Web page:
A VIRTUALLY untreatable new superbug has been found in Scotland for the first time after causing death and panic in hospitals in the US and England.

Eleven patients have tested positive for the presence of multi-antibiotic-resistant Acinetobacter, which - unlike MRSA - can only be treated with one medicine.

Health chiefs believe the new superbug is now present throughout Scotland and it is only a matter of time before it mutates into a particularly deadly form which does not respond to any known antibiotic.

That form of Acinetobacter has wreaked havoc in the health service south of the Border over the past two years, killing 39 people at one London hospital alone.

Scotland appears to be fighting a losing battle against hospital-acquired infection. Scotland on Sunday recently revealed that cases of MRSA had soared despite a multi-million pound campaign to cut cases of infection.

The revelation that an even more dangerous superbug has been discovered in Scotland will add to the pressure on ministers to take action to reduce the toll of 1,000 Scots infected annually by MRSA alone.

Tests carried out by NHS Tayside found that 11 patients were carrying Acinetobacter over the past year, although none were infected by it. All were immediately isolated.

The bacteria can only be treated with "last-resort" antibiotics called carbapenems. Doctors are keen to use these as sparingly as possible because over-use allows the bacteria to develop resistance.

Microbiologist Dr Ian Gould, from Aberdeen University, said it was likely the bacteria would be present in other Scottish hospitals.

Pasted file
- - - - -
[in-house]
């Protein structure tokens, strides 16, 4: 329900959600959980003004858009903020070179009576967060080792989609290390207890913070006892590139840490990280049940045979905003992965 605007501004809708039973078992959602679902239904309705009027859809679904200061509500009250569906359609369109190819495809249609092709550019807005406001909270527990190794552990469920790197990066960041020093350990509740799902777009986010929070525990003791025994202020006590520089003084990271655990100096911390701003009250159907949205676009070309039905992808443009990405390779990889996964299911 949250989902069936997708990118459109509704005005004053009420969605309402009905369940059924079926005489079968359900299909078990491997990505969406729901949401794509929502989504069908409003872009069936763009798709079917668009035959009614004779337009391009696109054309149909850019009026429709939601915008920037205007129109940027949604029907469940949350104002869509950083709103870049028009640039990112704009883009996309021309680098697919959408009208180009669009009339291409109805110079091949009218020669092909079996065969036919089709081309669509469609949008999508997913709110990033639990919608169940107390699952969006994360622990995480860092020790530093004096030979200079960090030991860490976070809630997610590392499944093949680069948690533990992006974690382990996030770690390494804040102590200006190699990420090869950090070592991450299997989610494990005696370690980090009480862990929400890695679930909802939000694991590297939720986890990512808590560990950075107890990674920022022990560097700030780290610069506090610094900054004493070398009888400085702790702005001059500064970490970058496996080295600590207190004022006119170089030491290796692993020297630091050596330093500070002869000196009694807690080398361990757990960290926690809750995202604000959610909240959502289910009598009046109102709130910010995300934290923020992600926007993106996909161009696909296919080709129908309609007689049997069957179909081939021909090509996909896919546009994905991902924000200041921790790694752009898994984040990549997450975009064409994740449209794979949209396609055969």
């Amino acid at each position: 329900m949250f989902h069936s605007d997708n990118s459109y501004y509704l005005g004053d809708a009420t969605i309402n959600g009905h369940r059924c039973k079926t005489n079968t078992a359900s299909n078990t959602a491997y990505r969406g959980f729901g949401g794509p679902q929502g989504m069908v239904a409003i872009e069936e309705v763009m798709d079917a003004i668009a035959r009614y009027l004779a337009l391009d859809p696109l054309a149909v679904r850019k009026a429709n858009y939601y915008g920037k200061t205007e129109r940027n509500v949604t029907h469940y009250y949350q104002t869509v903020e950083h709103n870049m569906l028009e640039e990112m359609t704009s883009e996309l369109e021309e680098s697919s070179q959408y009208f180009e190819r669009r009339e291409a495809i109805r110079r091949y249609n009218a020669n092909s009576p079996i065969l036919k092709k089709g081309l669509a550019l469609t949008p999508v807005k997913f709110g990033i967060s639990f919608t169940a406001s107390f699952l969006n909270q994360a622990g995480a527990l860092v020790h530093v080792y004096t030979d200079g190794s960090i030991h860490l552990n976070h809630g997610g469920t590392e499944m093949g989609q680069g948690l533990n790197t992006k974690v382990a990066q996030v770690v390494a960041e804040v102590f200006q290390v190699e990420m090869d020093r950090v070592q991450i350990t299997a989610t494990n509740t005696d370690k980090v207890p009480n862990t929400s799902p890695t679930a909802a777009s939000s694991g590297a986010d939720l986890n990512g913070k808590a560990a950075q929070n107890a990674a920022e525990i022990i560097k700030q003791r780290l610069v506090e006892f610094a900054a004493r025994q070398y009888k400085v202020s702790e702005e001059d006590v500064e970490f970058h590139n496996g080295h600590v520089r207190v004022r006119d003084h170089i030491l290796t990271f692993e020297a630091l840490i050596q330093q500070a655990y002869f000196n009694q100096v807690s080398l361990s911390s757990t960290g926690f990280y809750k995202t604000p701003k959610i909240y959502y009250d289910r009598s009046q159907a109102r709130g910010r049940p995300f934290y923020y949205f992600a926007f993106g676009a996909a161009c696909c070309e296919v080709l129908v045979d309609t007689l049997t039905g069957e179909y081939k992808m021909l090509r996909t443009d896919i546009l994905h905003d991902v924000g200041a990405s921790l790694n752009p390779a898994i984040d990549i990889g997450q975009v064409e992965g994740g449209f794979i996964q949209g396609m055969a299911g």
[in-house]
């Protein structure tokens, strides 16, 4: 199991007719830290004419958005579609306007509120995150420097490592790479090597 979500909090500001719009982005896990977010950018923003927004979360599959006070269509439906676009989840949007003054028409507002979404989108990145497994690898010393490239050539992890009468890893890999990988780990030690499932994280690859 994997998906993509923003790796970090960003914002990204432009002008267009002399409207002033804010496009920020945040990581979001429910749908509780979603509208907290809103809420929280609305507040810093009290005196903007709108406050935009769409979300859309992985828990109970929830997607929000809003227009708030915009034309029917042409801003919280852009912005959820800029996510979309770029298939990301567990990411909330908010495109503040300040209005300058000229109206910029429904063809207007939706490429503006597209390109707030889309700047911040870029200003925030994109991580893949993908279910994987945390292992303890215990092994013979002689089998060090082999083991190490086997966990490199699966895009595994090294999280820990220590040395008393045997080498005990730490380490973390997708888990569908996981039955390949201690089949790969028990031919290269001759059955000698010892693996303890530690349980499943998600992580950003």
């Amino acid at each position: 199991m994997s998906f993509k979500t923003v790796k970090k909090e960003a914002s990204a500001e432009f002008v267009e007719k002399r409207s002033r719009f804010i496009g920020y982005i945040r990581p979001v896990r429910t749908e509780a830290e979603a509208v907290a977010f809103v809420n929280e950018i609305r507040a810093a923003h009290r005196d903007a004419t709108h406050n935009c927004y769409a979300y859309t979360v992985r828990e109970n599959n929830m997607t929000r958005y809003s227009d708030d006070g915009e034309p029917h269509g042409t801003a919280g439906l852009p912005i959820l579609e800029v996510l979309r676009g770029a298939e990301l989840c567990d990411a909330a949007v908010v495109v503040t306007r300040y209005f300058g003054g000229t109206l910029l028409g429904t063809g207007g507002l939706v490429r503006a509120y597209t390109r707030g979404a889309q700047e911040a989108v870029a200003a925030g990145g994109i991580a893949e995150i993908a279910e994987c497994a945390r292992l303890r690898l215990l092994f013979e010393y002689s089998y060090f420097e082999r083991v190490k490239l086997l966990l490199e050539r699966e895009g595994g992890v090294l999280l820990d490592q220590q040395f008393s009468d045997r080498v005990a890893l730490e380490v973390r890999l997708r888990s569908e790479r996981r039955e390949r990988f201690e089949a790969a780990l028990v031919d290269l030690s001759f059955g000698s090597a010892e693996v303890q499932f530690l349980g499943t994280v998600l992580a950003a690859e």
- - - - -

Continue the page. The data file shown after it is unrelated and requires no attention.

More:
And he called for health boards to step up their surveillance of the bug, warning that it was only a matter of time before carbapenem-resistant Acinetobacter reached Scotland.

He said: "Unfortunately these bacteria will grow increasingly resistant to antibiotics as they evolve. What is causing major concern is the strains that are resistant to carbapenems. Acinetobacter are particularly good at producing enzymes that destroy these antibiotics.

"One would expect them to percolate north of the Border from transfer patients who move between hospitals. Sooner or later carbapenems-resistant Acinetobacter is going to arrive here."

Acinetobacter is commonly found in water and soil but normally causes no problems unless it infects critically ill, elderly or vulnerable patients.

Throughout Scotland, during the first three months of 2006, there were 20 cases of patients being infected with "treatable" strains of Acinetobacter.

Doctors in England are now being forced to resort to outdated antibiotics that were abandoned 50 years ago for being highly toxic to patients in order to defeat the deadliest versions of the bug. At St Mary's Hospital in Paddington, West London, 39 people died after catching Acinetobacter.

The Health Protection Agency in England has issued guidelines on tackling the bug and NHS Trusts have been ordered to monitor drug-resistant strains of the bacterium.

But in Scotland health boards only monitor Acinetobacter on a voluntary basis. The discovery of multi-resistant strains north of the Border has now led to calls for increased surveillance. Gould said: "I think there are so many other pressures that in the current state of alert, it is hard to convince health boards to screen for that particular bacteria as it is not particularly easy to do."

Professor Curtis Gemmell, a microbiologist at Glasgow University, said it was impossible to determine if the bacteria was spreading unless it was monitored more closely.

He said: "Without knowing if this bacteria has become established on hospital wards it could be an isolated case or something more serious that will spread from hospital to hospital.

"At the moment we have not had any infections in patients. Only when that happens do we need to start worrying."

Shona Robison, SNP shadow health minister, said: "The threat this bacteria poses is very concerning and highlights the need for hygiene and cleanliness to be the best it possibly can be."

A spokeswoman for the Scottish Executive said it was attempting to standardise diagnosis and detection of antibiotic resistance for a range of organisms.

She added: "This infection does not present a significant problem in Scotland but we remain vigilant in tackling all sorts of healthcare-associated infections."